Spain is undoubtedly a key country. We produce and innovate here for the whole world
Bayer is a company focused on life sciences, with over 150 years of history worldwide and over 120 years in Spain. Specialising in key areas such as health and food, it works to address some of the major challenges facing society. This duty is embedded in every step of its value chain and the areas in which it operates.
In human health, Bayer develops and produces prescription drugs in fields such as cardiology, oncology, women's healthcare and ophthalmology. It also has self-care products in this area, such as nutritional supplements, dermatological products and cold medicines. This is in addition to a plant health or agricultural division, with high-value seeds, crop protection and digitalisation as key segments.
How many years has Bayer been operating in Spain?
Bayer's presence in Spain dates back to 1899. Bayer has had an industrial fabric in the country for over 120 years, with some important production sites, as well as research and development centres and administration offices. We have a total of nine locations distributed throughout the country, being a benchmark for the whole organisation.
You have grown through acquisitions of other companies, but also through investments in new plants. How has the company evolved in Spain over the years?
Spain is undoubtedly a key country. We produce and innovate here for the whole world and for all areas of Bayer's activity, related to both health and food. This development, which has been consolidated over the years, has also occurred due to an ongoing commitment to investment. In the last five years alone, we have invested more than 263 million euros in the country, 106 million euros of which have been allocated to improving efficiency and expanding our locations, which places us in a good position for the present, but does above all prepare us for a future in which we will continue to consolidate this position and have the chance of absorbing new projects. Our global corporate strategy has also been evolving and opening up to collaboration and open innovation, adding new projects to our activity in the country. The acquisition of AskBio worldwide is an example that has enabled us to make progress in a key area such as gene therapy, and to include a new company in San Sebastian, Viralgen, which is one of the world's leading centres for gene therapy manufacturing at-scale.
In addition to production centres, you have now opened a LifeHub specialising in health and agriculture. Why did you choose Barcelona?
This is indeed another project that will enable us to move forward in science-based collaborative approaches in order to address some of the major challenges we face as a society. LifeHub Barcelona was specifically created with the aim of accompanying the acceleration of innovative projects as tools for transformation in the fields of health and agriculture, and in order to promote the culture of innovation in our communities. Barcelona is the perfect place to implement this project, as it has become the fifth largest European startup hub, with more than 1,700 organisations operating in an innovative, attractive and multicultural environment. Hosting this project at our Iberia headquarters is also an opportunity to advance corporate culture and shape collaboration and exchange with the local innovation community, be it startups, universities, technology institutions or innovation and research centres, so that we can grow, learn and evolve together.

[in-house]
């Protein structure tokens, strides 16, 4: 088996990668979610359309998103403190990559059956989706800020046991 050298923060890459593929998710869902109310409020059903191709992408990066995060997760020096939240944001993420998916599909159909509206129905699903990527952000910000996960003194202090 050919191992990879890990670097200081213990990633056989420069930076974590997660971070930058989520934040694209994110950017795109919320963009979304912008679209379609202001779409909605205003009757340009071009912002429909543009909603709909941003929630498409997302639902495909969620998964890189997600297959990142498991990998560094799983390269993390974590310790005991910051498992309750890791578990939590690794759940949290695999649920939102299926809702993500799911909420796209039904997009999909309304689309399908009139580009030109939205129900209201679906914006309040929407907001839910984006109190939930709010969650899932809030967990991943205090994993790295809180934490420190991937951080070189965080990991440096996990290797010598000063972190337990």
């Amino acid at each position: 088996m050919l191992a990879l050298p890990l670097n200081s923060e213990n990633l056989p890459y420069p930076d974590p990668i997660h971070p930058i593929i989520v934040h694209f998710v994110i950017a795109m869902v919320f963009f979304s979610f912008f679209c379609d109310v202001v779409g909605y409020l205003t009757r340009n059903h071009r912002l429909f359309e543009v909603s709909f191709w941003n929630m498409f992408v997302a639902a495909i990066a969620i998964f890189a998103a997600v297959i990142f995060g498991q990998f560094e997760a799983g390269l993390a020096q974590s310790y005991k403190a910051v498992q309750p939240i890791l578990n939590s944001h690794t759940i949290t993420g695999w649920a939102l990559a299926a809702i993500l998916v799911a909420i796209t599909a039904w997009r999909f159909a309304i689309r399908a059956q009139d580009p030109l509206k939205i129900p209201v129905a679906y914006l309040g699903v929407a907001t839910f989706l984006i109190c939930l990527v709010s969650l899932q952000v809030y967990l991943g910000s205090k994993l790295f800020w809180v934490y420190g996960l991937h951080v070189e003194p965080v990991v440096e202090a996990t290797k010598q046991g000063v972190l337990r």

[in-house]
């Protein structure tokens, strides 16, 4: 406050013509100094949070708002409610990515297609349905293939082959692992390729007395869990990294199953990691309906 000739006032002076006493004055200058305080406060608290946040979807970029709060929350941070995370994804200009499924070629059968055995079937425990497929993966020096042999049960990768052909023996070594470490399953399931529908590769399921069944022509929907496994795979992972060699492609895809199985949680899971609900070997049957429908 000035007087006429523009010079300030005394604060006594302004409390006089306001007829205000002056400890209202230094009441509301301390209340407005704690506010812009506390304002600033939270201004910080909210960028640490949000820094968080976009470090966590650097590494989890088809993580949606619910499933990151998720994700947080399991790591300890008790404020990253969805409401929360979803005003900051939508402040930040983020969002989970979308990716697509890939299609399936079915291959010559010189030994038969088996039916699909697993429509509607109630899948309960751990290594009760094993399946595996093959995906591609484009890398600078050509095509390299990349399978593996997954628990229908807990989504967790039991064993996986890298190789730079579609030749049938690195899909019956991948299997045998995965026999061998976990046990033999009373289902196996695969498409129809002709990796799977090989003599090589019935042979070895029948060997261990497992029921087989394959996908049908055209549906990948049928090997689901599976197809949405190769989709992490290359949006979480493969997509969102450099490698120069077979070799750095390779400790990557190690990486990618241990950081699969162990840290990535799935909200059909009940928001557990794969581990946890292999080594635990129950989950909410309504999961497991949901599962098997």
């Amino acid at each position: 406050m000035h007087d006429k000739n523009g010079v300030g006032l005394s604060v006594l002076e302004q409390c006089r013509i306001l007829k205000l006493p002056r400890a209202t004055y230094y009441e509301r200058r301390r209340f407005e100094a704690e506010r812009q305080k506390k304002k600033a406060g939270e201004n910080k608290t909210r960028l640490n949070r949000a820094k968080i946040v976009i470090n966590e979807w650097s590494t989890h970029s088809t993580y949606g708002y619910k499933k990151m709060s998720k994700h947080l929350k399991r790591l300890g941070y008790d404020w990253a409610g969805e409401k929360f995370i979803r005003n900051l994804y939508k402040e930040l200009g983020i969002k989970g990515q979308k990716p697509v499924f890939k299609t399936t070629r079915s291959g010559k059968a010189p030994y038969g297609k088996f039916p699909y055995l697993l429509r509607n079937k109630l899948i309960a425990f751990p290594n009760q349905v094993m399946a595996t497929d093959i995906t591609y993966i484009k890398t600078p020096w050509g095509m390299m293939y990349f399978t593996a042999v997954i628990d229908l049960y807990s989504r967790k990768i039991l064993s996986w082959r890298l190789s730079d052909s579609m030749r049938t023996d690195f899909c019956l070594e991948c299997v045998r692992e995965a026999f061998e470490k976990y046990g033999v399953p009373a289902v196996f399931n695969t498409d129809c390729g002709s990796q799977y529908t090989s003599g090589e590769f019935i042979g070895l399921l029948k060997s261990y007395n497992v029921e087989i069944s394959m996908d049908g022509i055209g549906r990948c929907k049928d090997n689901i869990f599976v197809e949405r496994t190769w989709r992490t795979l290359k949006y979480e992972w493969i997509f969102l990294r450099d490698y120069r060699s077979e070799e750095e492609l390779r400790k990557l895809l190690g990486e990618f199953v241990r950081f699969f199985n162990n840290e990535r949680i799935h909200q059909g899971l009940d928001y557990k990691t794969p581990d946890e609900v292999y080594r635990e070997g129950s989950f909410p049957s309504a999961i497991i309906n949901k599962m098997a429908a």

What projects do you now have underway, and what are the upcoming challenges?
We want to be drivers of the required transformation, both within the company and in our environments, and in order to make progress in responding to the needs of people and the planet, generating a real positive impact and advancing our vision of "health and food for all". We know that there are more and more of us on the planet every year, and that we are living longer. By 2050, there will be two billion more people on earth, and one in six of them will be over 65 years old. Helping to meet the health and nutrition needs of these people is our greatest ambition, but we know that this is only possible if we make parallel progress regarding our climate goals. Bringing our innovation to Spanish people, patients, farmers, consumers and society in general, and ensuring a positive impact on the region, is what the entire Bayer team in Spain is focused on. We have a great example in our agriculture division. Our agricultural system is heavily impacted by climate change, which will reduce arable land and make the task of feeding the population a challenge. In Spain, the Mediterranean basin is becoming increasingly dry and the area affected by forest fires is growing, something which is deeply affected by depopulation. Our R&D is already helping to make crops more efficient and less dependent on natural resources, while also relying on new technologies for the digitalisation of the countryside and the implementation of pioneering projects such as carbon sequestration through agriculture. And we do all this with partnerships. In this regard, the Bayer Forward Farm we opened last year in Carmona (Seville) is a platform for research and joint learning that is unique in Spain.